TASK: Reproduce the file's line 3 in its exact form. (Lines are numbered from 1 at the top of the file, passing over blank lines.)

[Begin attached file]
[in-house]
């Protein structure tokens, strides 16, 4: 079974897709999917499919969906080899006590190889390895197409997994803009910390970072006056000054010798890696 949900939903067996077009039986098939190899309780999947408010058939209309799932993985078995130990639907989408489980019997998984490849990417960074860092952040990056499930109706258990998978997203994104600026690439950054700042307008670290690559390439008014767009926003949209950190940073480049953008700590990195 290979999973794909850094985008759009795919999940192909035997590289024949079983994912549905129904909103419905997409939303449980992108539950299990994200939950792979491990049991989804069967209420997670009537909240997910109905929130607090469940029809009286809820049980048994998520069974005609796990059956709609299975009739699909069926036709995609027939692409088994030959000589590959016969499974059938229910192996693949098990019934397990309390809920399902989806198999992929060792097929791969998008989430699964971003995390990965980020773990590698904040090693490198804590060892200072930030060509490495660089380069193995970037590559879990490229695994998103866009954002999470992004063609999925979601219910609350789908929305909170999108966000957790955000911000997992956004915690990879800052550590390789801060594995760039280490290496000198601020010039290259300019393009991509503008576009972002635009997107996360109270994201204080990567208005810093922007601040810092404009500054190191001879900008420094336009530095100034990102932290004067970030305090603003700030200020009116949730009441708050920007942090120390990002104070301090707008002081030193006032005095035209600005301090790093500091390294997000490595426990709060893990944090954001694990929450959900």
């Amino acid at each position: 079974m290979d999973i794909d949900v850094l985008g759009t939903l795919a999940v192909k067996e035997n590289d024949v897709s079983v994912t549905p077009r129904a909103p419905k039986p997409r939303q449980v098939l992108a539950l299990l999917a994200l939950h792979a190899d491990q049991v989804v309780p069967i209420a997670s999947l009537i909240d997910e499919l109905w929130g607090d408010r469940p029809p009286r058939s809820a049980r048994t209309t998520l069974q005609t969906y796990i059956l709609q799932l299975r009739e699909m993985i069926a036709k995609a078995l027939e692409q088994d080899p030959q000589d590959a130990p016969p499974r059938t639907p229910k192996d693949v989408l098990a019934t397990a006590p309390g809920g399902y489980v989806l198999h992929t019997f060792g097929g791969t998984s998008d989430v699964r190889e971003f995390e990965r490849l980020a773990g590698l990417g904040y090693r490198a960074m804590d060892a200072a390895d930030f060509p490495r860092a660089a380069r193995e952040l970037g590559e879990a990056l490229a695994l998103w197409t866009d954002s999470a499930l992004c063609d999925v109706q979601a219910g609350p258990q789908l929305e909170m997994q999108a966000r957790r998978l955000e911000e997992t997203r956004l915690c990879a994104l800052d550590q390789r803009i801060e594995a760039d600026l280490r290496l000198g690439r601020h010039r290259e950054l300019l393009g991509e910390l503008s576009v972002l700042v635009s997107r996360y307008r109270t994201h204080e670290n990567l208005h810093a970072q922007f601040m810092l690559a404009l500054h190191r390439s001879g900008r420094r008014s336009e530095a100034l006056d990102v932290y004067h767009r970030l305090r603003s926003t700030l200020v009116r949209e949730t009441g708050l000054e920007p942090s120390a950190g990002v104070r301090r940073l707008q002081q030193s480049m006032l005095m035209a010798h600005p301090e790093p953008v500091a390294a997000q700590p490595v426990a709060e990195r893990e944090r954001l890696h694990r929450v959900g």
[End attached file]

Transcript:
């Amino acid at each position: 079974m290979d999973i794909d949900v850094l985008g759009t939903l795919a999940v192909k067996e035997n590289d024949v897709s079983v994912t549905p077009r129904a909103p419905k039986p997409r939303q449980v098939l992108a539950l299990l999917a994200l939950h792979a190899d491990q049991v989804v309780p069967i209420a997670s999947l009537i909240d997910e499919l109905w929130g607090d408010r469940p029809p009286r058939s809820a049980r048994t209309t998520l069974q005609t969906y796990i059956l709609q799932l299975r009739e699909m993985i069926a036709k995609a078995l027939e692409q088994d080899p030959q000589d590959a130990p016969p499974r059938t639907p229910k192996d693949v989408l098990a019934t397990a006590p309390g809920g399902y489980v989806l198999h992929t019997f060792g097929g791969t998984s998008d989430v699964r190889e971003f995390e990965r490849l980020a773990g590698l990417g904040y090693r490198a960074m804590d060892a200072a390895d930030f060509p490495r860092a660089a380069r193995e952040l970037g590559e879990a990056l490229a695994l998103w197409t866009d954002s999470a499930l992004c063609d999925v109706q979601a219910g609350p258990q789908l929305e909170m997994q999108a966000r957790r998978l955000e911000e997992t997203r956004l915690c990879a994104l800052d550590q390789r803009i801060e594995a760039d600026l280490r290496l000198g690439r601020h010039r290259e950054l300019l393009g991509e910390l503008s576009v972002l700042v635009s997107r996360y307008r109270t994201h204080e670290n990567l208005h810093a970072q922007f601040m810092l690559a404009l500054h190191r390439s001879g900008r420094r008014s336009e530095a100034l006056d990102v932290y004067h767009r970030l305090r603003s926003t700030l200020v009116r949209e949730t009441g708050l000054e920007p942090s120390a950190g990002v104070r301090r940073l707008q002081q030193s480049m006032l005095m035209a010798h600005p301090e790093p953008v500091a390294a997000q700590p490595v426990a709060e990195r893990e944090r954001l890696h694990r929450v959900g």